this is my first post here and I would like to show my interest to BabylonJS as the framework for my future game development. My will is to create large worlds (in my use case, galaxies) and I have to consider what the technology propose as the limits to be able to create these kind of world.
A good example of what I want to achieve is this video: Galaxia - Binaries - July 2018 - YouTube
My concerns will be the amount of meshes I will be able to draw keeping a performance reasonable, the type of vars I will be able to use and its limits, using procedural generation and LOD. We know for example UE5 works currently on a new double precision coordinate system, the LWC and it is more tailored to manage big worlds and displaying more meshes (with its nanite feature).
My aim is to use web technologies but do not want to be limited at some point of my development.
If anyone can grasp the boundaries of WebGPU, even if the specs are still in development, maybe using comparison, or reassure me for its future, I will be very thankful.
A lot of the meshes I am seeing on the video are kind of particle like and @Evgeni_Popov added support for thinInstances in 5.0 which could tremendously help in this regard. About LWC, it is not something we support as is but we do have some tricks that mainly @Evgeni_Popov shared.
Webgpu on is on is still not as powerfull as what you can do natively. JS will also be a limitations in term of speed and mainly multithreading.
WebGPU is no different from WebGL in this regard, as GPU precision is still 32 bits float.
One thing which is better in WebGPU than in WebGL is that reverse depth buffer actually works as expected, so you can have better depth precision. But if you want to simulate a big world / universe you will still need to use some clever technics (see for eg https://forum.unity.com/threads/how-to-handle-truly-open-world-maps-with-unity-due-to-floating-point-limitations.530575/).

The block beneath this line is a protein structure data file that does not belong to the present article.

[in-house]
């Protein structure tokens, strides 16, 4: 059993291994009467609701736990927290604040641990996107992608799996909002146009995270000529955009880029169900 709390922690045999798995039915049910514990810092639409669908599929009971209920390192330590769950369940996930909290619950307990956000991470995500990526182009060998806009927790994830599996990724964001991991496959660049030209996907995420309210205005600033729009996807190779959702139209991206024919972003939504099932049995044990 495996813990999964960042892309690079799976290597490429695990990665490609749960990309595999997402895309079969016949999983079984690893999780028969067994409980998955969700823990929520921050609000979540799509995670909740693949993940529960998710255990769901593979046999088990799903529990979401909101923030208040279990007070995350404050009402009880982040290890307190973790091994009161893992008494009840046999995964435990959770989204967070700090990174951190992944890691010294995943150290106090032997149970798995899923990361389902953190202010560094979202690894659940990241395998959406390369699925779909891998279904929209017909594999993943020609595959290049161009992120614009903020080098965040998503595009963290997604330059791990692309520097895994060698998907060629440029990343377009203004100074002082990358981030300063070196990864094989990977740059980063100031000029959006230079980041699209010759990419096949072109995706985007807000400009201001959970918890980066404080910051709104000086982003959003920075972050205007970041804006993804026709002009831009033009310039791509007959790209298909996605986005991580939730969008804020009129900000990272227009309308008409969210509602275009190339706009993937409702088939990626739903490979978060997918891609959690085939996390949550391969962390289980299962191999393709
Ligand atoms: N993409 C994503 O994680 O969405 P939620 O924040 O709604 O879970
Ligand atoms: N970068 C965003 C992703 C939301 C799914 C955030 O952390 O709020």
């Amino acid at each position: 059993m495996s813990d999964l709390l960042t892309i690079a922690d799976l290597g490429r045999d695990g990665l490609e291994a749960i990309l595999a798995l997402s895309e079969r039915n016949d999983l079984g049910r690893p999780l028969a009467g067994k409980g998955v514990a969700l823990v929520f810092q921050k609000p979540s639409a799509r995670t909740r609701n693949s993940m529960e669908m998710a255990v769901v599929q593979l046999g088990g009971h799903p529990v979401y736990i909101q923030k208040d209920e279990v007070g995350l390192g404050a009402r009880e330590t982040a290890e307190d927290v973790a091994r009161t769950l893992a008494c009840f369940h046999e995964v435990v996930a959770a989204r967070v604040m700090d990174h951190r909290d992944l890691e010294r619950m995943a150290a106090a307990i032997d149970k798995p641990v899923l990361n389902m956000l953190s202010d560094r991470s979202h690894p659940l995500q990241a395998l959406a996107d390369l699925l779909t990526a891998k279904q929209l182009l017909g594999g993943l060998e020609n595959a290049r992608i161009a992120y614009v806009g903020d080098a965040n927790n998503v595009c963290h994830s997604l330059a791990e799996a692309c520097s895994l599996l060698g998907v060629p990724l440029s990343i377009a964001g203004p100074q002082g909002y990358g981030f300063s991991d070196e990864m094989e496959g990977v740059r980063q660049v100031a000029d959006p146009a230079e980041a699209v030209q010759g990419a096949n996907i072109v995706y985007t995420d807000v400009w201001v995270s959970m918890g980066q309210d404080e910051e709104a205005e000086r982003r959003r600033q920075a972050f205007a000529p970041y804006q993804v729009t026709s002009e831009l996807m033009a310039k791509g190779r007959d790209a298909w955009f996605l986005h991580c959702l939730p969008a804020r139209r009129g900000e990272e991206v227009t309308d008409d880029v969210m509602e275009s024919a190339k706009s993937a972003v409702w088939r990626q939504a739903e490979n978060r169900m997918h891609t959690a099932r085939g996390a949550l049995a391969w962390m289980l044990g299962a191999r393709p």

A lot of the meshes I am seeing on the video are kind of particle like…
As the author of this video says, he’s using UE4 with VoxelPlugin for planet (and orbital bodies) surfaces, the rest is 100% custom c++ code with his own shaders and impostors system inside octrees.
@sebavan @Evgeni_Popov Thanks for your both answers. That is a definite interesting topic on Unity and that answer to most of my worries. Based on the readings, even if I decide to go with UE5, double precision do not resolve anything, it can help but does not do everything, and it is needed to use tricks (origin shifting, floating origin in relation to dynamic HLOD, Imposters, or LOD in general) to be able to manage big worlds and a strong coordinate system. I’ve the most appreciated comments of awesomedata and cosmochristo.
So it is completely feasible to develop a massive universe using BabylonJS and WebGPU. I’m still not sure how much elements I can draw before performance starts to decrease significantly. It’s probably based on many factors.
The streaming concept, even in a multiplayer environment, gain some more interest from me time to time.
Thanks for your answers, I could possibly annoy you with my questions at a later point.
About the precision questions, one of the community members posted an amazing resource about that: Floating Origin Template for BJS 5.x - Demos and projects - Babylon.js (babylonjs.com)
Thanks for these resources. Very interesting stuff. In addition I know a bit @imerso as I was following his previous C++ / Unity plugin in the past that involves LOD & a Procedural galaxy. I hope something similar is coming to BJS5 maybe as a plugin form or idk, pretty nicely surprised to see him here. He’s very strong